Being world and Olympic champions is an amazing achievement – but it puts a target on your back.
Paul O’Donovan and Fintan McCarthy (above) stepped into the arena for the first time this season as a crew at the World Cup in Lucerne. Switzerland and Italy, the two lightweight doubles which had been fighting it out in their absence (McCarthy could not compete at the European Championships) fully intended to show them that they had moved on. And so it proved: in the final, Italy’s Gabriel Soares and Stefano Otto led out and held out to take gold as Ireland and Switzerland closed on them after their own thrilling battle, which was won by Raphael Ahumada Ireland and Jan Schaeuble.

Ireland’s women’s pair added a second bronze on the Sunday to the gold won on Saturday by Siobhán McCrohan and the silver taken by Tiarnán O’Donnell.
Fiona Murtagh and Aifric Keogh (below) are in the top three women’s pairs competing at the moment. Their problem – and they will see it as one to be solved – is that the Netherlands and Australia are a bit better.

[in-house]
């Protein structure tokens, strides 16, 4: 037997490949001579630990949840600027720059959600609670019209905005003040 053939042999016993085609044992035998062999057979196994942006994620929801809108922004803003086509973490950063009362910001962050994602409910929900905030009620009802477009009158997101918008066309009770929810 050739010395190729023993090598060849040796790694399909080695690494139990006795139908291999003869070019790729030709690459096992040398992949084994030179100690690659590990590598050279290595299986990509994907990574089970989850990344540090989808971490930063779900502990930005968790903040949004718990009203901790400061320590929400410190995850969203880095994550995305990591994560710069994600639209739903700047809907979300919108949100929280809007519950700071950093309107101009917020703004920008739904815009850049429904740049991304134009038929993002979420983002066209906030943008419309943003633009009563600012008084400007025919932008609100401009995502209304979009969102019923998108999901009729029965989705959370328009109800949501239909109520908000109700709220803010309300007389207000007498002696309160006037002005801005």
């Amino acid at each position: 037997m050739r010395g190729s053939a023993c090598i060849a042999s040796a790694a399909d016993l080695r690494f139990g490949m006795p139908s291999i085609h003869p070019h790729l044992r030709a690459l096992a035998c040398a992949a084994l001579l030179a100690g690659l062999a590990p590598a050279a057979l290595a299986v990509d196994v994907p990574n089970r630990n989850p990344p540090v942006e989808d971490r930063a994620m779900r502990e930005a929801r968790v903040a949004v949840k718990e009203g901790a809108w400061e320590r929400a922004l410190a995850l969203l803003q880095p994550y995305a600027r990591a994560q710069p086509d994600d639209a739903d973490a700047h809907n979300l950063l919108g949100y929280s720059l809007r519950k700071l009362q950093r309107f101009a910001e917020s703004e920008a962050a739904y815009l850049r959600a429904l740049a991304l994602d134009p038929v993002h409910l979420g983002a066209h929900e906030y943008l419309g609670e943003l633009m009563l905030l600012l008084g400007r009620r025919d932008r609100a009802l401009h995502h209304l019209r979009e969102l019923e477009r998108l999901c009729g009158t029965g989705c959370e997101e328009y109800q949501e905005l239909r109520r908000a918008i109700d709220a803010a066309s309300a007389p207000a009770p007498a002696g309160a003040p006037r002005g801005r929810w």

The Dutch had a splendid regatta and the women’s pair are the reigning world champions. Despite a start where they had some steering difficulties, Ymke Clevering and Veronique Meester  took control and won. The Australians harried them but could not truly trouble this outstanding crew. Keogh and Murtagh did not row well in the second quarter and came under pressure from Greece for third. A good second half of the race saw them break clear of the Greeks but they could not catch the top two.
The Ireland women’s double of Zoe Hyde and Alison Bergin had a middle lane in their A Final, gained because of a win in the semi-final. But the United States and Australia ruled the roost in the medal race and took gold and silver. Norway held off Ireland for the bronze.
Ross Corrigan and John Kearney rowed out of lane one in the men’s pair and were on the edges of the action in their final. Britain won from fast finishers Spain, with Switzerland just holding third. The new Ireland combination (Kearney comes in for Nathan Timoney) finished sixth.
Aoife Casey and Margaret Cremen took fifth in their final of the lightweight double. Britain won convincingly from New Zealand and the United States, who also had a fine regatta.
The under-23 men’s double won the B Final to finish seventh overall. Brian Colsh and Andrew Sheehan beat Cuba in the two-boat race.